Soldiers may be in Princeton for two to three weeks, and will be visiting town. Photo Andrea DeMeer

Military arrives in Princeton to help mop up Cool Creek wildfire

Soldiers have also worked on the Gottfriedsen Mountain and Juliet Creek fires

The Canadian Armed Forces marched into the community of Princeton Friday afternoon to establish a camp for approximately 110 soldiers who are backing up the efforts of the BC Wildfire Service.

The personnel are assigned to mop up duties on the Cool Creek fire, which is burning out of control 20 km northeast of Eastgate.

“Our job is to be that second line of support,” said Major James Anderson, commanding officer. “We are soldiers, not firefighters…but I can roll up a hose if you show me how to roll up a hose.”

Soldiers were previously stationed near Merritt, and have worked on the Gottfriedsen Mountain and Juliet Creek fires.

The military’s contribution allows firefighters to address more aggressive areas of the blaze, according to Noelle Kekula, BC Wildfire information officer.

“They are helping us with mopping up and patrolling and it’s just more boots on the ground to help us increase the black line around that fire,” she said.

“There’s a job for every firefighter out there so it will definitely free us up so we can put our BC resources in other areas.”

Cool Creek is measured at 12,685 hectares and took suppression crews by surprise Thursday with increased activity.

Related: Seasonal cabins threatened by Cool Creek blaze

“[Fire] columns started interacting and building off of each other. Fire creates its own wind and its own environment. We saw behaviour in all sites of the fire,” said Kekula.

“The good news is that it still stayed within our planned boundary, our planned control area. It did challenge us in areas and it did jump a few guards that we had, but it’s still in our bigger planned area where we are expecting it to go.”

Friday there were 106 firefighters and other personnel actioning the blaze, supported by heavy equipment.

Tents were rising quickly Friday afternoon at the Ground Search and Rescue property located adjacent to the Princeton airport.

Anderson said Princeton may be home to the armed forces for two to three weeks.

“The soldiers are not confined to camp, so you will be seeing some folks in town.”

Related: B.C. ends state of emergency, 485 wildfires still burning

To report a typo, email:
publisher@similkameenspotlight.com
.



andrea.demeer@similkameenspotlight.com

Like us on Facebook and follow us on Twitter.

 

Major James Anderson, commanding officer. Photo Andrea DeMeer

Just Posted

Chilliwack launches study to evaluate seniors’ housing needs

Goal is to create diverse supply of safe, affordable housing for 55+ in Chilliwack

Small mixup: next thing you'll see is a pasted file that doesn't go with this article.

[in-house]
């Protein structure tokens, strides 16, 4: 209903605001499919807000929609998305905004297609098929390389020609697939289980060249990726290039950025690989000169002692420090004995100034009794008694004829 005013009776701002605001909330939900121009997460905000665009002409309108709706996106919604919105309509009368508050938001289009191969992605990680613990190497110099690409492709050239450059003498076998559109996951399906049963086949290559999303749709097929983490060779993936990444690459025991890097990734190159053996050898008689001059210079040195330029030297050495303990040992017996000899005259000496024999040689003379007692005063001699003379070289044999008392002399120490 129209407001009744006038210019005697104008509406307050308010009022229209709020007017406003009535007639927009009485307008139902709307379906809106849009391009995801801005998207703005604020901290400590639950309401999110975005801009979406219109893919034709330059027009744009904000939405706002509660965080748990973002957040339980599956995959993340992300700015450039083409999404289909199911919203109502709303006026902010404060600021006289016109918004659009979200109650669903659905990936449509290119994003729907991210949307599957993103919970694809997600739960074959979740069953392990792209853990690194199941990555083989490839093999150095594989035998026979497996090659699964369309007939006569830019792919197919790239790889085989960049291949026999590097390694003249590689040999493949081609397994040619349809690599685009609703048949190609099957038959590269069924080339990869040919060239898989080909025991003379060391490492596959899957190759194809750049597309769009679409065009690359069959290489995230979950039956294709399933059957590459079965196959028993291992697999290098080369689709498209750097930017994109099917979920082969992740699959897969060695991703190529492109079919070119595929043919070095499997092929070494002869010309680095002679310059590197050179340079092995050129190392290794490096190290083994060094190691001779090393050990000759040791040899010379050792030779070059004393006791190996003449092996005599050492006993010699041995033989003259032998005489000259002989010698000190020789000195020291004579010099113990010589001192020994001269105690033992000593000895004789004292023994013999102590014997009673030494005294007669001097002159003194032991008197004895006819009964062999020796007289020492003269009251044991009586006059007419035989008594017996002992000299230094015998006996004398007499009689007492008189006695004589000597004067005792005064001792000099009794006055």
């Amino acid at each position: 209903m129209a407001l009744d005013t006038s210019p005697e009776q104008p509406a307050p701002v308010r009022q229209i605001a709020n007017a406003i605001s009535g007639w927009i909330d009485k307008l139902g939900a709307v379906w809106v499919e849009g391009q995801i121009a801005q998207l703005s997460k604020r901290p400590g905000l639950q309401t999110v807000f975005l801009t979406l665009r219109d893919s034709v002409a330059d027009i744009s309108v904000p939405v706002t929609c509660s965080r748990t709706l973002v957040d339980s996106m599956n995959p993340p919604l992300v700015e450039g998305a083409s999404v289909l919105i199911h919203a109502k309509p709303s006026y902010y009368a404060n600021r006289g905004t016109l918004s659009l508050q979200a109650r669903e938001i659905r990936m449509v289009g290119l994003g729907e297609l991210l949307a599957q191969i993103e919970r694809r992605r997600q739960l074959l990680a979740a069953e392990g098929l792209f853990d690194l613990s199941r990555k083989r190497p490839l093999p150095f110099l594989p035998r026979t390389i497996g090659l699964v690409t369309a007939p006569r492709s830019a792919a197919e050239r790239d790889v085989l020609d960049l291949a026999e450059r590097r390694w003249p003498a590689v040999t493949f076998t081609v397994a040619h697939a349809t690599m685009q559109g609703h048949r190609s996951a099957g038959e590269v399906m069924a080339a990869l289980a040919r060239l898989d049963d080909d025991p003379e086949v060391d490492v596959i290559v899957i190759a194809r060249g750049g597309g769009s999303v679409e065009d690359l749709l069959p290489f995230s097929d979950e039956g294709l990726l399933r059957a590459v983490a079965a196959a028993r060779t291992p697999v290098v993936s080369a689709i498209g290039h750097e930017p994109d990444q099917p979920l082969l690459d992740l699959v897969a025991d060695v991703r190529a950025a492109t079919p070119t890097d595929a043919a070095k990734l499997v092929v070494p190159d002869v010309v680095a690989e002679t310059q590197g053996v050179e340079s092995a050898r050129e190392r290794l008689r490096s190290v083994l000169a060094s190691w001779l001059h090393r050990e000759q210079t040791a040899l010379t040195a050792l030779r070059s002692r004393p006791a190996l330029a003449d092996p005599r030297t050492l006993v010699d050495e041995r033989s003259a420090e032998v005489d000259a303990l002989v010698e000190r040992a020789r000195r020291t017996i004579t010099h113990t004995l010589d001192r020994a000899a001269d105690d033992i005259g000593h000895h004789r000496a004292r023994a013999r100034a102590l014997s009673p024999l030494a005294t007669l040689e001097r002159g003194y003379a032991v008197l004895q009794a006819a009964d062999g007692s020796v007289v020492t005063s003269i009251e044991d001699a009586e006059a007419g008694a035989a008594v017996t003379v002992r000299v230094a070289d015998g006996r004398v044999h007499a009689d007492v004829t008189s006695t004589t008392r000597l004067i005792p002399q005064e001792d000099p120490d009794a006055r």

WATCH: All About Kids and Family Expo in Chilliwack

Fifth annual event had dozens of vendors for both children and adults at Chilliwack Heritage Park

PHOTOS: Spirit of the People Powwow in Chilliwack

Family Day weekend powwow a colourful, vivid celebration of Indigenous culture

ACES grows the love of gardening with annual seed exchange

The event will be returning to Harrison Mills Community Hall on March 1

How much does your city spend per person on snow removal?

Black Press Media compares 2018 ice and snow removal budgets of various Lower Mainland communities

‘Riya was a dreamer’: Mother of slain 11-year-old Ontario girl heartbroken

Her father, Roopesh Rajkumar, 41, was arrested some 130 kilometres away

CRTC: Telecom industry using unacceptable sales tactics

Regulator held inquiry on sales practices of 12 Canadian providers of wireless and internet services

CRTC report finds ‘misleading, aggressive’ sales tactics used by telecom industry

Report recommends measures to make a fairer situation for consumers

Trudeau takes personal hit amid SNC-Lavalin controversy: poll

Overall, 41 per cent of respondents believed the prime minister had done something wrong in the affair

B.C. photographer captures otters on ice

A Langley photographer was at the right place at the right time on the Fraser River

Do you live with your partner? More and more Canadians don’t

Statistics Canada shows fewer couples live together than did a decade ago

B.C. child killer denied mandatory outings from psychiatric hospital

The B.C. Review Board decision kept things status quo for Allan Schoenborn

Searchers return to avalanche-prone peak in Vancouver to look for snowshoer

North Shore Rescue, Canadian Avalanche Rescue Dog teams and personnel will be on Mt. Seymour

5 to start your day

The B.C. government released it’s 2019 budget, we break down snow removal per capita and more

Most Read